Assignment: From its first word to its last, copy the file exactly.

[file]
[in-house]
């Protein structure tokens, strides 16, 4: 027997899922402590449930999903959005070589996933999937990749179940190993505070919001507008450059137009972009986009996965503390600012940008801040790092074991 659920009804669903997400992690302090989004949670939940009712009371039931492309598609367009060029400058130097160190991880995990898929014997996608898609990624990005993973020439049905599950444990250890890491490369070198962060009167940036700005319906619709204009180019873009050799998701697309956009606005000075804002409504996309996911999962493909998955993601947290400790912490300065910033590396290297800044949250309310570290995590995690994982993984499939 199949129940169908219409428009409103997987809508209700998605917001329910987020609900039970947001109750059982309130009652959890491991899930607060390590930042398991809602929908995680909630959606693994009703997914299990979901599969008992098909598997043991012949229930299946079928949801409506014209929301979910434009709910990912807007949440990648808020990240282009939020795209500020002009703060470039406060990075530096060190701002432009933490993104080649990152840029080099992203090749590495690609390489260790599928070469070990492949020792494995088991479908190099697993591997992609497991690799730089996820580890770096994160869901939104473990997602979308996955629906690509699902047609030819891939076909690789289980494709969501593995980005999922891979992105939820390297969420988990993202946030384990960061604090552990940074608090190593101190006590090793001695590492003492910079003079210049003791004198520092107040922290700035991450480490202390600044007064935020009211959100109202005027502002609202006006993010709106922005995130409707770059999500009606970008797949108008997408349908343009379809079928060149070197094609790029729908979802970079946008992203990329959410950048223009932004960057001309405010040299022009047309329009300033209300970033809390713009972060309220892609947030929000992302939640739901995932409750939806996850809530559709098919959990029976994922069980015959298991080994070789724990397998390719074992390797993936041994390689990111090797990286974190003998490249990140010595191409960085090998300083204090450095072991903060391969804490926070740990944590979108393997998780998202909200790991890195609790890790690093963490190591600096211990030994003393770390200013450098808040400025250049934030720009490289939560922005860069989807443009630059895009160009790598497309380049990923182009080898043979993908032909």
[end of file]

[in-house]
């Protein structure tokens, strides 16, 4: 027997899922402590449930999903959005070589996933999937990749179940190993505070919001507008450059137009972009986009996965503390600012940008801040790092074991 659920009804669903997400992690302090989004949670939940009712009371039931492309598609367009060029400058130097160190991880995990898929014997996608898609990624990005993973020439049905599950444990250890890491490369070198962060009167940036700005319906619709204009180019873009050799998701697309956009606005000075804002409504996309996911999962493909998955993601947290400790912490300065910033590396290297800044949250309310570290995590995690994982993984499939 199949129940169908219409428009409103997987809508209700998605917001329910987020609900039970947001109750059982309130009652959890491991899930607060390590930042398991809602929908995680909630959606693994009703997914299990979901599969008992098909598997043991012949229930299946079928949801409506014209929301979910434009709910990912807007949440990648808020990240282009939020795209500020002009703060470039406060990075530096060190701002432009933490993104080649990152840029080099992203090749590495690609390489260790599928070469070990492949020792494995088991479908190099697993591997992609497991690799730089996820580890770096994160869901939104473990997602979308996955629906690509699902047609030819891939076909690789289980494709969501593995980005999922891979992105939820390297969420988990993202946030384990960061604090552990940074608090190593101190006590090793001695590492003492910079003079210049003791004198520092107040922290700035991450480490202390600044007064935020009211959100109202005027502002609202006006993010709106922005995130409707770059999500009606970008797949108008997408349908343009379809079928060149070197094609790029729908979802970079946008992203990329959410950048223009932004960057001309405010040299022009047309329009300033209300970033809390713009972060309220892609947030929000992302939640739901995932409750939806996850809530559709098919959990029976994922069980015959298991080994070789724990397998390719074992390797993936041994390689990111090797990286974190003998490249990140010595191409960085090998300083204090450095072991903060391969804490926070740990944590979108393997998780998202909200790991890195609790890790690093963490190591600096211990030994003393770390200013450098808040400025250049934030720009490289939560922005860069989807443009630059895009160009790598497309380049990923182009080898043979993908032909």